Argentina defender ‘Tata’ Brown dead aged 62

Jose Luis ‘Tata’ Brown, who won the World Cup with Argentina, in Mexico, in 1986, has died. (AFP)
Updated 13 August 2019

Argentina defender ‘Tata’ Brown dead aged 62

  • Known to his friends as Tata, Brown made 36 appearances for Argentina and scored the first goal in their 3-2 World Cup final victory over West Germany in 1986
  • After a playing career that included stints in Spain and France, Brown was coach, along with Sergio Batista, of the national Under-23 squad which won the 2008 Olympics

BUENOS AIRES: Argentina’s 1986 World Cup-winning defender Jose Luis Brown has died following a long battle with Alzheimer’s, his former club Estudiantes de La Plata said.
“Maximum day of sadness for the Albirroja (La Plata) family, our gladiator Jose Luis Brown has left. But his memory and love of the club will never depart,” the club tweeted.
Known to his friends as Tata, Brown made 36 appearances for Argentina and scored the first goal in their 3-2 World Cup final victory over West Germany in 1986.
“Without Jose Luis Brown, we would never have won the World Cup in 1986. Tou never complained about a thing, Tata” Argentina legend Diego Maradona said on Instagram.
After a playing career that included stints in Spain and France, Brown was coach, along with Sergio Batista, of the national Under-23 squad which won the 2008 Olympics and fielded Lionel Messi, Juan Roan Riquelme and Sergio Agüero.


Saudi helpers step up to the tee at first women’s golf tournament

Updated 22 min 25 sec ago

Saudi helpers step up to the tee at first women’s golf tournament

  • Volunteers will have the chance to step inside the ropes and get up close with the sport’s leading players

JEDDAH: Saudi volunteers will be able to write their names into the history books by helping at the first-ever Saudi Ladies International professional golf tournament.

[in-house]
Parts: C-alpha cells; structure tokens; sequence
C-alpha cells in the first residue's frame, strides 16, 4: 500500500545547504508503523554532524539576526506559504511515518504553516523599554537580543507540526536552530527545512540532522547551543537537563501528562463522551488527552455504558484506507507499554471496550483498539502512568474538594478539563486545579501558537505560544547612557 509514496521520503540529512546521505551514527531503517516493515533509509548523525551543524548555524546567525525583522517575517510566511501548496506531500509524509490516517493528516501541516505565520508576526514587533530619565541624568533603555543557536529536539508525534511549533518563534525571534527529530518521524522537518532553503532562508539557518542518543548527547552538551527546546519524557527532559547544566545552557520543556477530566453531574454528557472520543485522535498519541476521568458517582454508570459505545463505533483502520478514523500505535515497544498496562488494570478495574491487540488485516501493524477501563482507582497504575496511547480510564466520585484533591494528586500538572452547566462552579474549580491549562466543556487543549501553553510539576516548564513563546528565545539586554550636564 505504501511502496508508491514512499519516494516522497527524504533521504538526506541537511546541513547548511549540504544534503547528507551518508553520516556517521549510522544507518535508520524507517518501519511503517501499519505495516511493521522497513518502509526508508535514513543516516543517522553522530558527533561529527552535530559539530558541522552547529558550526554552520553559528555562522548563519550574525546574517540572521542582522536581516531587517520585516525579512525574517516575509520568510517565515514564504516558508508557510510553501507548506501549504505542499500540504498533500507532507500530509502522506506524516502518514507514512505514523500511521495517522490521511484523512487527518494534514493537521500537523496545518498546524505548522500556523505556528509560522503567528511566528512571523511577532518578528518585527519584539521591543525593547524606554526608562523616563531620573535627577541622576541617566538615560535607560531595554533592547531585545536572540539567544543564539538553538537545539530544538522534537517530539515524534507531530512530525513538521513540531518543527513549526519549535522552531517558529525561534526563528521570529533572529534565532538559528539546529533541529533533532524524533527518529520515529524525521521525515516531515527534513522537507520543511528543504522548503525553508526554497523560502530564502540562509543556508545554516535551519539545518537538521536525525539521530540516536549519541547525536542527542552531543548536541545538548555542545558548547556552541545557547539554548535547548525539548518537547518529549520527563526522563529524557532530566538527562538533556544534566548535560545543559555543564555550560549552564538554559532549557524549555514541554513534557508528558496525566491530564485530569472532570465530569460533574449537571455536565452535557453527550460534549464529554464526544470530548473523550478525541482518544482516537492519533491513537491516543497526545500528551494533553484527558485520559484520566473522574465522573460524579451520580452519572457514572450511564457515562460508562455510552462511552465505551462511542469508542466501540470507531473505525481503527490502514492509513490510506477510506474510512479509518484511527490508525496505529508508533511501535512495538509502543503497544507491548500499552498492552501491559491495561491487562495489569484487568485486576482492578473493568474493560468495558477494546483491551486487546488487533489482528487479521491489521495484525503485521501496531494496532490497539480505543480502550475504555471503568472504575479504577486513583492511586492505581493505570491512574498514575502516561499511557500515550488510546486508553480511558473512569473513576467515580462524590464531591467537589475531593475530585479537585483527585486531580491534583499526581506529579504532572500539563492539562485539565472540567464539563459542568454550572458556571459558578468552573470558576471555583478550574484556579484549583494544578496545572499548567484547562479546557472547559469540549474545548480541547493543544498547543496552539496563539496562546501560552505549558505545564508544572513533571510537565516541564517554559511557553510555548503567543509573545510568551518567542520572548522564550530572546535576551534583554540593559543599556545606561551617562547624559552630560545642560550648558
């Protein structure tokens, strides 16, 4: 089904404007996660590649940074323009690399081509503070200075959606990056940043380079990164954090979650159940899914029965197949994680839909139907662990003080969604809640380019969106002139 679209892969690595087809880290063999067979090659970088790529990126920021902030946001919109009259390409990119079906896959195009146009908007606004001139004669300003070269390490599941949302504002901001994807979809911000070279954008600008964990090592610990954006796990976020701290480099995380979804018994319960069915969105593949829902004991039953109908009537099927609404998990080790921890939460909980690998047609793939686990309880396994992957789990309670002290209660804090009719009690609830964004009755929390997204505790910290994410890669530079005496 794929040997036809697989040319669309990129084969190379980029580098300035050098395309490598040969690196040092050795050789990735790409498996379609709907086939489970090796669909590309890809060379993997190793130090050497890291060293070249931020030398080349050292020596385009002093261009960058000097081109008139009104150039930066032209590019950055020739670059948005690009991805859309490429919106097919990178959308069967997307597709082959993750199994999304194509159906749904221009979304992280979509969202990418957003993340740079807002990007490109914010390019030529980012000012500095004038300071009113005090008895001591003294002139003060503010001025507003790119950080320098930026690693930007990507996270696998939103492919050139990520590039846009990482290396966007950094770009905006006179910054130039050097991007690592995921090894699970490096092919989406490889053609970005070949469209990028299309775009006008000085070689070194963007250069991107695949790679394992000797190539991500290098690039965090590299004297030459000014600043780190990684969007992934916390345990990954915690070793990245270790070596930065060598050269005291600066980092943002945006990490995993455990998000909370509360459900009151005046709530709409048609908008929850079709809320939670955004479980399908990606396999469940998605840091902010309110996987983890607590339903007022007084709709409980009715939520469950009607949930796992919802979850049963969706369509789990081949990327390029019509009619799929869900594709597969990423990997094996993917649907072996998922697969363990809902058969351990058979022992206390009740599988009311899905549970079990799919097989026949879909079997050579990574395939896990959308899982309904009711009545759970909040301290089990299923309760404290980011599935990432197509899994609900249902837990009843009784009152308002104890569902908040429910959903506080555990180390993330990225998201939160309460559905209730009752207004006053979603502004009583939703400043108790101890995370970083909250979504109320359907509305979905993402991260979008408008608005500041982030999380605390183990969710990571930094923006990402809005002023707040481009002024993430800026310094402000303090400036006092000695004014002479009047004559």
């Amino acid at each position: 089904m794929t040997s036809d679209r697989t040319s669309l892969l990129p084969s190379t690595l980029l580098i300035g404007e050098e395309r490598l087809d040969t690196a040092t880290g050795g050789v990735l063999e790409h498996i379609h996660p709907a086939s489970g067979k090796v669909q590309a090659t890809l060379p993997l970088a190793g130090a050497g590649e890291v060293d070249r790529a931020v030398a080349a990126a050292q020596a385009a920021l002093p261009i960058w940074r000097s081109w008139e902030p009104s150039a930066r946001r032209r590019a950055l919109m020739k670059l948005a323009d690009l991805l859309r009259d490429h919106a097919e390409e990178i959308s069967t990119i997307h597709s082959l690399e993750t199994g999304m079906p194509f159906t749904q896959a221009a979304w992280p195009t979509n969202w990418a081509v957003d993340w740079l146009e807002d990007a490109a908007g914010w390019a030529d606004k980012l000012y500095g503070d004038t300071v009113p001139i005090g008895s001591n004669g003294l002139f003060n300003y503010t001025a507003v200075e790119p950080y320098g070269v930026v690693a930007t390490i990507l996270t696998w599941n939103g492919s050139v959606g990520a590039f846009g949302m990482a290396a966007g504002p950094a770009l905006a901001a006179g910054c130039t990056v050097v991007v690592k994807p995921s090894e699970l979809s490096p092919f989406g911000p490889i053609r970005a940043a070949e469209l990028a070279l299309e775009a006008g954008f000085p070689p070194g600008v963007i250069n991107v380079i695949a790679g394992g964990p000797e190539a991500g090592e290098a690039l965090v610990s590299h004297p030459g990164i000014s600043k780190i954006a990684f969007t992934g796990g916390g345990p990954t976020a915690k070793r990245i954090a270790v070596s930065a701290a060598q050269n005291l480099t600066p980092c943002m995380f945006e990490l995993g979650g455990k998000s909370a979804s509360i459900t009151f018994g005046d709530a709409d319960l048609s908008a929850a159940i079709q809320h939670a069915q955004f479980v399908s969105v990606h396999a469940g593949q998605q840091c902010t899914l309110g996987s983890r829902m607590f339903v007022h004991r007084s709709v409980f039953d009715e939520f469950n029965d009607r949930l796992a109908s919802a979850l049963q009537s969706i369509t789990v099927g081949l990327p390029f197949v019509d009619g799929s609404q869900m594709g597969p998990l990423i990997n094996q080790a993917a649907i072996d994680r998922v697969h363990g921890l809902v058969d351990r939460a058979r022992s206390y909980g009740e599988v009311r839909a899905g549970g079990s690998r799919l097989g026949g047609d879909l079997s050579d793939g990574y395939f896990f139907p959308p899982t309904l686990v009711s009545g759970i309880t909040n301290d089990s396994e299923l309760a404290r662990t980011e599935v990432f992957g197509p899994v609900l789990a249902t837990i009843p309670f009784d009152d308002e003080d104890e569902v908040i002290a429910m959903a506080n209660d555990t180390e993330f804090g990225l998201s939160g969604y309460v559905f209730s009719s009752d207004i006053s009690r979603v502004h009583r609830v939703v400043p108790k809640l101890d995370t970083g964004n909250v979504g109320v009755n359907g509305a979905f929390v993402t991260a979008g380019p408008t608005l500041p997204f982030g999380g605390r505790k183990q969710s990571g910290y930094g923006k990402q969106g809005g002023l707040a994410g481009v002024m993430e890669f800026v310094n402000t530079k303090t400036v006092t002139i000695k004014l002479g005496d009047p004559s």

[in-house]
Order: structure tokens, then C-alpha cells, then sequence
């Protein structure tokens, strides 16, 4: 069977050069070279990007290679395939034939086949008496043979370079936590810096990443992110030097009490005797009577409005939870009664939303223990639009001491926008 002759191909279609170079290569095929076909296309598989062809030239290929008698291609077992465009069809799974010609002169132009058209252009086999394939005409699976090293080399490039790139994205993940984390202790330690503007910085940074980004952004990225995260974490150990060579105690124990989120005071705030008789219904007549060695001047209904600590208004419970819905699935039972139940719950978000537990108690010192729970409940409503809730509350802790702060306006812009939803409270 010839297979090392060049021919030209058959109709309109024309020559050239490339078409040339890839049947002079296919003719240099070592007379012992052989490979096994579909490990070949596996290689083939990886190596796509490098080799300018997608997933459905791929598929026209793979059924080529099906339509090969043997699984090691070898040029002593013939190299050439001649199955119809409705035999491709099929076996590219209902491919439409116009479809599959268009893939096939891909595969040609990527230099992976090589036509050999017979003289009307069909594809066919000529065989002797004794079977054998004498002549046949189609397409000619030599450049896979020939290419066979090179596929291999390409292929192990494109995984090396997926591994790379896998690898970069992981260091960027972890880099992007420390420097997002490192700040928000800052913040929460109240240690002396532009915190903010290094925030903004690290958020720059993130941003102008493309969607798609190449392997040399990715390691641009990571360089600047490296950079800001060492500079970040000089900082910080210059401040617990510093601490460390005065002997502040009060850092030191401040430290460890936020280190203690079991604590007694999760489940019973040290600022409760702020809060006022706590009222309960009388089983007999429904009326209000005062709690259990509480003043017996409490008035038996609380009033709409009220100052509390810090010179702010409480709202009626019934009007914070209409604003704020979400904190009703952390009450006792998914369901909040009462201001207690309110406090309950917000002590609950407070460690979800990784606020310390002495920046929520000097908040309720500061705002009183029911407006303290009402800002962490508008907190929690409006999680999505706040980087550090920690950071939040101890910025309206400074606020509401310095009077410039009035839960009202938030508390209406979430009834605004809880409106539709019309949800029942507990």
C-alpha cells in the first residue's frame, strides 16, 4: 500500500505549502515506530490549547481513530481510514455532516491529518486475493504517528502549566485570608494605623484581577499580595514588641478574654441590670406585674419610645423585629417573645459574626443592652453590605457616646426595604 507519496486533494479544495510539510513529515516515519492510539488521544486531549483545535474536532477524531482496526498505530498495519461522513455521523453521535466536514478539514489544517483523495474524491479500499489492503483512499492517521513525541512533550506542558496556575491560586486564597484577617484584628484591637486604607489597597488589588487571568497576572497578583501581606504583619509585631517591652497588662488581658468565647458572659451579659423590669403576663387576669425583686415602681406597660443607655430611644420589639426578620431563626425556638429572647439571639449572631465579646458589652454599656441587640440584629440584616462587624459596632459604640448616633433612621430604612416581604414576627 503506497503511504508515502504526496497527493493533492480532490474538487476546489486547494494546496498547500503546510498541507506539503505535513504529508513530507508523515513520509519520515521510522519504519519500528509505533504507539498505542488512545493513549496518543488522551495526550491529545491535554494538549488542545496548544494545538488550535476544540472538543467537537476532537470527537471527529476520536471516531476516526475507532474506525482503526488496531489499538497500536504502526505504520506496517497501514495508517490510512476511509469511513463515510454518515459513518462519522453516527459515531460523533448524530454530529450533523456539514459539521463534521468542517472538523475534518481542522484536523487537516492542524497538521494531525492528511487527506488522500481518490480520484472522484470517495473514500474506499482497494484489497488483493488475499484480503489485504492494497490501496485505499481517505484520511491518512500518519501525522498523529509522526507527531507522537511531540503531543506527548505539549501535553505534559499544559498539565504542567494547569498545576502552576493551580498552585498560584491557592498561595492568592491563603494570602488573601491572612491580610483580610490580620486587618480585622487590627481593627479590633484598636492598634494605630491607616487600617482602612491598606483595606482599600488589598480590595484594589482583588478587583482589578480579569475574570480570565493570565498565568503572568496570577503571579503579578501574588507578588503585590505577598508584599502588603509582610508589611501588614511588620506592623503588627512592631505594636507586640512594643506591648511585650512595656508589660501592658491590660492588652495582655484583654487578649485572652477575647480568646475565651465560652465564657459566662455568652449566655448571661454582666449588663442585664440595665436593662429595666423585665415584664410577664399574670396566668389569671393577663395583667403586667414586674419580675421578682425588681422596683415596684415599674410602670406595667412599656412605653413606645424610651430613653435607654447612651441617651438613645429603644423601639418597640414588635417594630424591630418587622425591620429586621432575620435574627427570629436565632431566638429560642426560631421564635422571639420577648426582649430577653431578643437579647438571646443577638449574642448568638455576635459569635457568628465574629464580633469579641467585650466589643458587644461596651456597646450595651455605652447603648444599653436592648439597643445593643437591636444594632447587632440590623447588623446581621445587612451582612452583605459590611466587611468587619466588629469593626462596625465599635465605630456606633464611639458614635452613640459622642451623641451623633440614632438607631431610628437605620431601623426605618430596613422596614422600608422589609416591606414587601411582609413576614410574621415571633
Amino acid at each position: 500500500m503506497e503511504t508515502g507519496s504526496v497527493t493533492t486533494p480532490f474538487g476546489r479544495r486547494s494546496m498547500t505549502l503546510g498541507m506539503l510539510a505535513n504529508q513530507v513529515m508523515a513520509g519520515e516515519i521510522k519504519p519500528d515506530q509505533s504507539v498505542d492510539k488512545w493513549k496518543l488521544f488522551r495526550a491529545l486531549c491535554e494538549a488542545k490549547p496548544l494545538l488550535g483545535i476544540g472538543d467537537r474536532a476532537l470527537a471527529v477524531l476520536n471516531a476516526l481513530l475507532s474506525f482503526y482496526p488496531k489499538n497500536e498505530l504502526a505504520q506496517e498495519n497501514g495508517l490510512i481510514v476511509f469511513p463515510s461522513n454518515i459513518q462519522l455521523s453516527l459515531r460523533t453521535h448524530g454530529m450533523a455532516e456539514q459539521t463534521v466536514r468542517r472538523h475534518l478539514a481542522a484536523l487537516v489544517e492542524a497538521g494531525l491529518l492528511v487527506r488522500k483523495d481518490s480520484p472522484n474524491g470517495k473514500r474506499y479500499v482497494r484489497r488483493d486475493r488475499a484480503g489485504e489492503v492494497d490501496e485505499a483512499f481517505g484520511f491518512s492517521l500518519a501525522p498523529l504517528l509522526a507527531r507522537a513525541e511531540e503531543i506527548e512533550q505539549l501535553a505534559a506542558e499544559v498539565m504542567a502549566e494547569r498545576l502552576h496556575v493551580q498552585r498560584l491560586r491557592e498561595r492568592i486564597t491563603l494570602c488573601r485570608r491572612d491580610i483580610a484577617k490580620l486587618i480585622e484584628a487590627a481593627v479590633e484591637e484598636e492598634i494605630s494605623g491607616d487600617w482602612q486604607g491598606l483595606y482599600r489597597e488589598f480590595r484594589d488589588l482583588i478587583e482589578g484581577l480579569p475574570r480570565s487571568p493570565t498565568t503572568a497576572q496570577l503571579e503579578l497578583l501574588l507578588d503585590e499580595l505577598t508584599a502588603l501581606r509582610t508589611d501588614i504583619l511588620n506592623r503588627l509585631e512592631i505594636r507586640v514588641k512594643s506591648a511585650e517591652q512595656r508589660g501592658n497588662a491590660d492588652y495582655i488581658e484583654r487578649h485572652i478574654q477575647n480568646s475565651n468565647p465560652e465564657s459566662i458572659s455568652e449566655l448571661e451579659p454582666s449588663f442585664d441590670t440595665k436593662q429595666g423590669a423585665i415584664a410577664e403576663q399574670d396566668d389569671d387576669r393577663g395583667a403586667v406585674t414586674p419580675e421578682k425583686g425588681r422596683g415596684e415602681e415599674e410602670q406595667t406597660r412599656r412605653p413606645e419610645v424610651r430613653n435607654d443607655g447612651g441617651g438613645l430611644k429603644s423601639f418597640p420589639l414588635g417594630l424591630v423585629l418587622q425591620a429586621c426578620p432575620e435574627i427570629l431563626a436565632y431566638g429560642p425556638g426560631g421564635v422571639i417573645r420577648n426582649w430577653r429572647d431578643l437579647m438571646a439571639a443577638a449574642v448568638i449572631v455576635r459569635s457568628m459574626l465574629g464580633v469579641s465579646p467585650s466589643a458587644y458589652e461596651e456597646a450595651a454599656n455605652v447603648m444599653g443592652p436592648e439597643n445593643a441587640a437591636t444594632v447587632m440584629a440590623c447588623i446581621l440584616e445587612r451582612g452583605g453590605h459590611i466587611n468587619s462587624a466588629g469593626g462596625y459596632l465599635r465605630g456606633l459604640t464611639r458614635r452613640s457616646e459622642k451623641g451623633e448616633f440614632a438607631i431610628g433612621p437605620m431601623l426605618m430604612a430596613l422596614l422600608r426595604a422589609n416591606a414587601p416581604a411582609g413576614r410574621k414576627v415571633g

Competition organizers are looking to recruit hundreds of people to help with the smooth running of the four-day event from March 19-22 at the Royal Greens Golf & Country Club in King Abdullah Economic City (KAEC).

Volunteers will have the chance to step inside the ropes and get up close with the sport’s leading players, including Order of Merit winner Beth Allen, three-time Ladies European Tour (LET) winner Carly Booth and Solheim Cup hero Azahara Munoz, as they compete for $1 million in prize money. 

The LET tournament in Saudi Arabia will mark the first time that professional female golfers have played competitively in the country, and comes hot on the heels of last month’s triumphant men’s equivalent, the Saudi International, won by Northern Ireland’s Graeme McDowell.

Online registration is now open for the debut event’s volunteers’ program.

Volunteers will be briefed before the event and receive a tournament uniform to wear while they work.

Marshals, including traveling, static, crossing and transitional positions, will be required for the tournament. Mobile scoreboard operators and walking scorers are among other roles that will offer volunteers a unique insight into the world-class event.

Mike Oliver, event director at Golf Saudi, said: “For the first year of this event, we are offering volunteers a chance to be part of history, working at the first professional women’s golf event to be held in the country.

“Volunteers, from both Saudi Arabia and abroad, will play a key role in helping us deliver a successful inaugural tournament,” he said.

A certificate of service will be presented to volunteers at the completion of the tournament.

As a bonus, volunteers will have their photo taken with the 2020 ladies winner during the prize presentation — a moment that will be seen by a worldwide audience via live broadcasts.